Published January 2013 by Balzar + Bray|317 pages
Where I Got It: I own the e-book
Series: The Madman’s Daughter #1
Genre: YA Historical Fiction/Gothic/Suspense
For fans of Libba Bray, this first book in a gothic suspense trilogy is inspired by H. G. Wells’s The Island of Dr. Moreau and has been hailed byNew York Times bestseller Carrie Ryan as having “beautiful writing, breakneck pacing, a pulse-pounding mystery, and an irresistible romance.”
Following accusations that her scientist father gruesomely experimented on animals, sixteen-year-old Juliet watched as her family and her genteel life in London crumbled around her—and only recently has she managed to piece her world back together. But when Juliet learns her father is still alive and working on a remote tropical island, she is determined to find out if the old accusations are true. Accompanied by her father’s handsome young assistant, Montgomery, and an enigmatic castaway, Edward, Juliet travels to the island, only to discover the depths of her father’s insanity. Torn between horror and scientific curiosity, Juliet knows she must end her father’s dangerous experiments and escape her jungle prison before it’s too late. Yet as the island falls into chaos, she discovers the extent of her father’s genius—and madness—in her own blood.
I’ve been wanting to read The Madman’s Daughter for a while, and I finally read it! I have mixed feelings about it, though.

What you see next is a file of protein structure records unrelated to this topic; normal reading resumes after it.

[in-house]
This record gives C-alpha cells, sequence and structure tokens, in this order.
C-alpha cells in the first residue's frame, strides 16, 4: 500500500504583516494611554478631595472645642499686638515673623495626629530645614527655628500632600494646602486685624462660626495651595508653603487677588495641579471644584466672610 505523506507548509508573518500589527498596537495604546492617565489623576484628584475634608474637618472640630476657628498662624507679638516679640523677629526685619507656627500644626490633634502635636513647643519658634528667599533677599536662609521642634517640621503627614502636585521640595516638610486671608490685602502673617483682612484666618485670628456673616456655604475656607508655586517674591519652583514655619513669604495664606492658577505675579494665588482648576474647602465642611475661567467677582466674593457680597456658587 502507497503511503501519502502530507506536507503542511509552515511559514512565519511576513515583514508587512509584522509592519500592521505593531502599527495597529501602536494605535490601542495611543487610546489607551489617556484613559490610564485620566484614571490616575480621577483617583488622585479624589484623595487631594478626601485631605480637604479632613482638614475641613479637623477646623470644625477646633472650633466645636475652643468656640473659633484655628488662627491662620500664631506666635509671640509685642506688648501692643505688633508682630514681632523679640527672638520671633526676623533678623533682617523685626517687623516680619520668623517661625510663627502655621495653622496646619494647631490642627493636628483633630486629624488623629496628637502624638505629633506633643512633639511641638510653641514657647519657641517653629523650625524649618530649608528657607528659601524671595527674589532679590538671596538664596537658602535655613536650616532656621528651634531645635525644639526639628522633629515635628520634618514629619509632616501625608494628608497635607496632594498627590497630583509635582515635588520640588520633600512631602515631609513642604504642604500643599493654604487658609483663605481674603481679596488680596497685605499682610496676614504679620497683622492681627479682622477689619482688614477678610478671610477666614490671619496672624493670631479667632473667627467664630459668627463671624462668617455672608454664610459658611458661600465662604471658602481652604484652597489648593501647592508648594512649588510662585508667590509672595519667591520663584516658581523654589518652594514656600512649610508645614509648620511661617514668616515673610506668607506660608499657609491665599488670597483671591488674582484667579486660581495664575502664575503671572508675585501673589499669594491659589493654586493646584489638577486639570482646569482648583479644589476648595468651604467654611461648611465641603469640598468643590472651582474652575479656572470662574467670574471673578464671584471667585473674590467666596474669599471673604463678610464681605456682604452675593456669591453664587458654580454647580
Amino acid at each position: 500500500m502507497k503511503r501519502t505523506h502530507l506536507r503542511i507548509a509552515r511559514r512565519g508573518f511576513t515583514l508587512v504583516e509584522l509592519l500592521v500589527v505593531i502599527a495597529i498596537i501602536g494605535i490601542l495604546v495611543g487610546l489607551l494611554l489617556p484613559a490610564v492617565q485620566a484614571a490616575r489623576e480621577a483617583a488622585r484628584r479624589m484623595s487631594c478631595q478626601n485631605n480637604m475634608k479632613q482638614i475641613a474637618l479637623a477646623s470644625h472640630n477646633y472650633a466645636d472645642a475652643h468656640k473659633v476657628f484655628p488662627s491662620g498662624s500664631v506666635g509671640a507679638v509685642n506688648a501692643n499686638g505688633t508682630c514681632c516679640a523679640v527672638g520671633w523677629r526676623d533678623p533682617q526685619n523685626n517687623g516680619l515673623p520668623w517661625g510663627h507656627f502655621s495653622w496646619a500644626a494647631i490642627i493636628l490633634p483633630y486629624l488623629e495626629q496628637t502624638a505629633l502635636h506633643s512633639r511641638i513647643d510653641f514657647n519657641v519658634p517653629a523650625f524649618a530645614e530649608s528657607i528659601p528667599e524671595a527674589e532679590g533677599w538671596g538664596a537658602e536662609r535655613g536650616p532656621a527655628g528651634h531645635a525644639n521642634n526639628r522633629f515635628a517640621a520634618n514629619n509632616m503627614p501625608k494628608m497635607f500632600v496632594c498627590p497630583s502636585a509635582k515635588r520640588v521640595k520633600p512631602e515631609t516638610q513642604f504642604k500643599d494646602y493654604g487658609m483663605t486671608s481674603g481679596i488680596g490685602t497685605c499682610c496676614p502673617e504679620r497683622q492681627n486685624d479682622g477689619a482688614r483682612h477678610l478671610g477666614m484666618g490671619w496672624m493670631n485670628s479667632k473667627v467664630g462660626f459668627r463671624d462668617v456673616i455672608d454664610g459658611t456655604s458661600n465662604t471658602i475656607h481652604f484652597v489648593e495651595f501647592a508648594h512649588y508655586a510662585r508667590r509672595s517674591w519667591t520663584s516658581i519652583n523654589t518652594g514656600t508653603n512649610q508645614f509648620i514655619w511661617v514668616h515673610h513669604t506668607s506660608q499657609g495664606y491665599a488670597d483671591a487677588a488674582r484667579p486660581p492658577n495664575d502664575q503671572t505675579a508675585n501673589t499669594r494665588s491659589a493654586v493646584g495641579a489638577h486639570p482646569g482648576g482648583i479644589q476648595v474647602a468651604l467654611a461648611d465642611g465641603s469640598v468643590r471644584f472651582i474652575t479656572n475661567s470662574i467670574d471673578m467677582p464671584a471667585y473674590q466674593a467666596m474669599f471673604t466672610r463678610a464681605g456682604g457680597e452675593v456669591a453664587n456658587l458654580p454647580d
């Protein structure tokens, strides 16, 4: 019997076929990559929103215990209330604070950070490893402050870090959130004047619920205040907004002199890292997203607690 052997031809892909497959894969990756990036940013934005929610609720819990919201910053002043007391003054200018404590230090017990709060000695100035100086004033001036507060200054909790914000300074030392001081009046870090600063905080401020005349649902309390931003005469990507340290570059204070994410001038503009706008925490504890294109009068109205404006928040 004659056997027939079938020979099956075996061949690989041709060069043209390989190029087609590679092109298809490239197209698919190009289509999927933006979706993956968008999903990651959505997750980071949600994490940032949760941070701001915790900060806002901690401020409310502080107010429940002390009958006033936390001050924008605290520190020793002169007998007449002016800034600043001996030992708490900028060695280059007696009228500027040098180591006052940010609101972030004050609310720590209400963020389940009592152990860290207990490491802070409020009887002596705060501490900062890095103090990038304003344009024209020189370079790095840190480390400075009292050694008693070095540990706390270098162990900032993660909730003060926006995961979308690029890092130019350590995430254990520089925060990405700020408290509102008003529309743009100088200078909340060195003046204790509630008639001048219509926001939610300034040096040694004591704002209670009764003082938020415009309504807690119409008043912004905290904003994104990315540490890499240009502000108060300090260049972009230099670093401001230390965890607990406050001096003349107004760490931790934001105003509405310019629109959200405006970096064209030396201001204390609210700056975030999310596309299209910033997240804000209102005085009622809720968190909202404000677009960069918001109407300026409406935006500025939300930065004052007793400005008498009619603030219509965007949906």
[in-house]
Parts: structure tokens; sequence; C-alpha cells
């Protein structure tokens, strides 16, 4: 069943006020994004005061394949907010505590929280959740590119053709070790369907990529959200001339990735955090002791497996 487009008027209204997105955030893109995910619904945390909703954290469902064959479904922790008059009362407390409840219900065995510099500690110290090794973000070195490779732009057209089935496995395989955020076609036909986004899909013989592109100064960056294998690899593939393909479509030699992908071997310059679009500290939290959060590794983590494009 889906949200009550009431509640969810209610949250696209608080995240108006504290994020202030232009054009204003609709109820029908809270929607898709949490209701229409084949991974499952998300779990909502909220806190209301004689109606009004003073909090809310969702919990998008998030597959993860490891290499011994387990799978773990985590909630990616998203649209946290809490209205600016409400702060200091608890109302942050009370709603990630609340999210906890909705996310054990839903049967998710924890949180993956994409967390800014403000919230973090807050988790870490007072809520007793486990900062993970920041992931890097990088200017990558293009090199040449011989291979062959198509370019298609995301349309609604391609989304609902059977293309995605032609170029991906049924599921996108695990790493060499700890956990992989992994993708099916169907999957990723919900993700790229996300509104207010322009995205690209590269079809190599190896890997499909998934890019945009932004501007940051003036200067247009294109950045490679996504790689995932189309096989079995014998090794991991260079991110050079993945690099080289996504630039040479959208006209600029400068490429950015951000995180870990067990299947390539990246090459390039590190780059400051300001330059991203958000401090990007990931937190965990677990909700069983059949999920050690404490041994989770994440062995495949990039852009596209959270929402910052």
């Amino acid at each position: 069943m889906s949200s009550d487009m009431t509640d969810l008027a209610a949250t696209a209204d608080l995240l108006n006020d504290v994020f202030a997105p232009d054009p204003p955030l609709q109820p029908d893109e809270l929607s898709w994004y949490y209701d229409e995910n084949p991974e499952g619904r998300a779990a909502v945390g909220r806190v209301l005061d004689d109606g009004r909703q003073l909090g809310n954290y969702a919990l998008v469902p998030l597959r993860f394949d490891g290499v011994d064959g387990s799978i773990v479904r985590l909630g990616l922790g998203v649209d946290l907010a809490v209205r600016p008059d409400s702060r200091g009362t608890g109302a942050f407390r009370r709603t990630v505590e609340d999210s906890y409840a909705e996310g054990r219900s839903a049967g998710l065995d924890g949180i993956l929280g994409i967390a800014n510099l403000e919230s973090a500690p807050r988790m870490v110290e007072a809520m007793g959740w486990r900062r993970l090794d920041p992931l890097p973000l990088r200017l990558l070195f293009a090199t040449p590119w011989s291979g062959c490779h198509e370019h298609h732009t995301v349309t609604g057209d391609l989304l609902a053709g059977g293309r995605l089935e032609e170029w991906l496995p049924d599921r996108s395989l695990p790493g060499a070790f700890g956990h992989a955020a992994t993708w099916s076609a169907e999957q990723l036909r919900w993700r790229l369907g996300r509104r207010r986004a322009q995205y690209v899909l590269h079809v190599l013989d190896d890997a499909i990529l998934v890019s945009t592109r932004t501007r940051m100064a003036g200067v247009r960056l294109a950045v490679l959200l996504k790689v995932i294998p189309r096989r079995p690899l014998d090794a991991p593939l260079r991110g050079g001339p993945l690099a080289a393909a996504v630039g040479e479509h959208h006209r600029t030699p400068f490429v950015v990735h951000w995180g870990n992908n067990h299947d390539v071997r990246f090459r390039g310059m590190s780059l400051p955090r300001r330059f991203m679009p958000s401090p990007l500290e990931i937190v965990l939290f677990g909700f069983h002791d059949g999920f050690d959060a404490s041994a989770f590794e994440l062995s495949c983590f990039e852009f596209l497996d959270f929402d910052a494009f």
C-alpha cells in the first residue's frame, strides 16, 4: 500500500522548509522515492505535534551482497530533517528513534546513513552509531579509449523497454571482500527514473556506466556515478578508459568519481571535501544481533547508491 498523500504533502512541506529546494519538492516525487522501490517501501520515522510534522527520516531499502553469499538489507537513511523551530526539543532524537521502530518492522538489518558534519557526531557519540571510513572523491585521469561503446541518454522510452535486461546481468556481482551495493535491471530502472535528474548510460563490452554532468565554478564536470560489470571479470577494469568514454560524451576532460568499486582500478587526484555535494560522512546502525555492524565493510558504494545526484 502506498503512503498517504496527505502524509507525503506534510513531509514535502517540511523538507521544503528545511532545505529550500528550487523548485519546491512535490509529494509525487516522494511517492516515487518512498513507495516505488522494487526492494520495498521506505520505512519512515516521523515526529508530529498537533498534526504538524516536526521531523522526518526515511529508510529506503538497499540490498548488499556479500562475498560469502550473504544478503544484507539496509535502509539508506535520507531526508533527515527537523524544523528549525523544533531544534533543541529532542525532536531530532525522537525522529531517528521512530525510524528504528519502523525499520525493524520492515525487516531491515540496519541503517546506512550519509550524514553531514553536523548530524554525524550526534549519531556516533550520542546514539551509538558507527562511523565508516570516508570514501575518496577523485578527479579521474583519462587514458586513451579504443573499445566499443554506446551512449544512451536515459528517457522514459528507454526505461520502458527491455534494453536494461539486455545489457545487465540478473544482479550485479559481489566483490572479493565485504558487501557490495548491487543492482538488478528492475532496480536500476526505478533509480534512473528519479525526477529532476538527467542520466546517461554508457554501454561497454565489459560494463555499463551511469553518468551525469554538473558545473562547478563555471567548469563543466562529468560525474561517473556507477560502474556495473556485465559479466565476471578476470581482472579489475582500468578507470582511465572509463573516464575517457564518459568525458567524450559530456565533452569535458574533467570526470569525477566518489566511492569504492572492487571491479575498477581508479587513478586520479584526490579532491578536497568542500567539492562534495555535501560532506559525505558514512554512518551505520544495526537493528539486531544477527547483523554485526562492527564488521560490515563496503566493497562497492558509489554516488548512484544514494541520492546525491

It was definitely slow, and there were more than a few times where I was bored, waiting for something interesting to happen. It seemed like there was filler scattered throughout the book.
But there was something very gothic and suspenseful about the book, and I really liked that! There is something slightly unsettling about the book and the things that happen, especially with what Juliet’s dad is up to. I didn’t particularly care for him, but there was something very mad scientist about him. Her dad is slightly interesting as a character, with why he does what he does. That was definitely surprising.
I can’t imagine the scandal that Juliet had to deal with, and it went a lot further than I ever thought it would. She is such a sympathetic character, and I felt for her, especially with how she built her dad up, only to have it come crashing down. She didn’t have a lot of options, so I can’t blame her for not wanting to go. But her slight acceptance of what her dad did was a little frustrating. But I understand her curiosity too, and I feel like I probably would have reacted the same way if I were in her shoes.
I’m not sure how I feel about the love triangle. That there is one isn’t surprising, but I don’t have strong feelings either way.
I really liked the island setting! It worked so well for the book and it definitely added a creepiness to it that it wouldn’t have had otherwise. It added to the feeling that there is no escape from what was going on, and I don’t think it would have worked as well if it were set somewhere else. But at the same time, I wonder how different the book would be if it were set in a town or village.
I wonder if my mixed feelings are partly due to the fact that it was inspired by a H.G. Wells story. I don’t know if reading it would have made a difference, but I may pick it up eventually to see where Shepherd got her inspiration from.
2 stars. It was just okay, and I wasn’t terribly invested in the characters or what was going on, but it was pretty suspenseful, and Juliet was pretty sympathetic. I’m not sure if I’m going to read the other books or not, but maybe one day I will.